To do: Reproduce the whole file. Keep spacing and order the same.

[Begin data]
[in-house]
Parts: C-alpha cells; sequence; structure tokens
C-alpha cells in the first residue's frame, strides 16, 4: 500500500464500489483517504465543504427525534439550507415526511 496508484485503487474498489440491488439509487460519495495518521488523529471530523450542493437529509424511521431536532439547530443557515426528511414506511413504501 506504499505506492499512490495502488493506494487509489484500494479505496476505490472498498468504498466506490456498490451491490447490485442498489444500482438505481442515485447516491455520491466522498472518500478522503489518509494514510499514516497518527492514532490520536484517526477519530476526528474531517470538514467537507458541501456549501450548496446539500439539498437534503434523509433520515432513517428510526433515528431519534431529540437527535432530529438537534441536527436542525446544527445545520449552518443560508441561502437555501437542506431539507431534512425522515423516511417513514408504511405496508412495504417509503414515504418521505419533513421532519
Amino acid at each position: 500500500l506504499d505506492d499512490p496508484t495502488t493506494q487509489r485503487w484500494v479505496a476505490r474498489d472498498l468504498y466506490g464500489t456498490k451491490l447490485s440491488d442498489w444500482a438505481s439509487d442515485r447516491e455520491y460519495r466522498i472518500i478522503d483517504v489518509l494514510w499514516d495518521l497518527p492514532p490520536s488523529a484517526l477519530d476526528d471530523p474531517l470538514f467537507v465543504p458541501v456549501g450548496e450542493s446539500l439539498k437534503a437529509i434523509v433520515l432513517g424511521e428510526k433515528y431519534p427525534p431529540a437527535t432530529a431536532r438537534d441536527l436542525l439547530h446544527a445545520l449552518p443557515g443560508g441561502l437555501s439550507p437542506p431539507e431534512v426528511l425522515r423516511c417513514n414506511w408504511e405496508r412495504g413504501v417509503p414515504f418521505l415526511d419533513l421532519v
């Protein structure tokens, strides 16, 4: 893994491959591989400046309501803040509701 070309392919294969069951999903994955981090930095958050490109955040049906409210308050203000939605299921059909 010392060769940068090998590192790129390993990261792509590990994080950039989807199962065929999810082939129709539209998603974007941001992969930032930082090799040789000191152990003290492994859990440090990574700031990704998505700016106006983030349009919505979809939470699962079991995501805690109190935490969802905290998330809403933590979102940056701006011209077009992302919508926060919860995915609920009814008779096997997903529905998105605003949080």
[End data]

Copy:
[in-house]
Parts: C-alpha cells; sequence; structure tokens
C-alpha cells in the first residue's frame, strides 16, 4: 500500500464500489483517504465543504427525534439550507415526511 496508484485503487474498489440491488439509487460519495495518521488523529471530523450542493437529509424511521431536532439547530443557515426528511414506511413504501 506504499505506492499512490495502488493506494487509489484500494479505496476505490472498498468504498466506490456498490451491490447490485442498489444500482438505481442515485447516491455520491466522498472518500478522503489518509494514510499514516497518527492514532490520536484517526477519530476526528474531517470538514467537507458541501456549501450548496446539500439539498437534503434523509433520515432513517428510526433515528431519534431529540437527535432530529438537534441536527436542525446544527445545520449552518443560508441561502437555501437542506431539507431534512425522515423516511417513514408504511405496508412495504417509503414515504418521505419533513421532519
Amino acid at each position: 500500500l506504499d505506492d499512490p496508484t495502488t493506494q487509489r485503487w484500494v479505496a476505490r474498489d472498498l468504498y466506490g464500489t456498490k451491490l447490485s440491488d442498489w444500482a438505481s439509487d442515485r447516491e455520491y460519495r466522498i472518500i478522503d483517504v489518509l494514510w499514516d495518521l497518527p492514532p490520536s488523529a484517526l477519530d476526528d471530523p474531517l470538514f467537507v465543504p458541501v456549501g450548496e450542493s446539500l439539498k437534503a437529509i434523509v433520515l432513517g424511521e428510526k433515528y431519534p427525534p431529540a437527535t432530529a431536532r438537534d441536527l436542525l439547530h446544527a445545520l449552518p443557515g443560508g441561502l437555501s439550507p437542506p431539507e431534512v426528511l425522515r423516511c417513514n414506511w408504511e405496508r412495504g413504501v417509503p414515504f418521505l415526511d419533513l421532519v
């Protein structure tokens, strides 16, 4: 893994491959591989400046309501803040509701 070309392919294969069951999903994955981090930095958050490109955040049906409210308050203000939605299921059909 010392060769940068090998590192790129390993990261792509590990994080950039989807199962065929999810082939129709539209998603974007941001992969930032930082090799040789000191152990003290492994859990440090990574700031990704998505700016106006983030349009919505979809939470699962079991995501805690109190935490969802905290998330809403933590979102940056701006011209077009992302919508926060919860995915609920009814008779096997997903529905998105605003949080």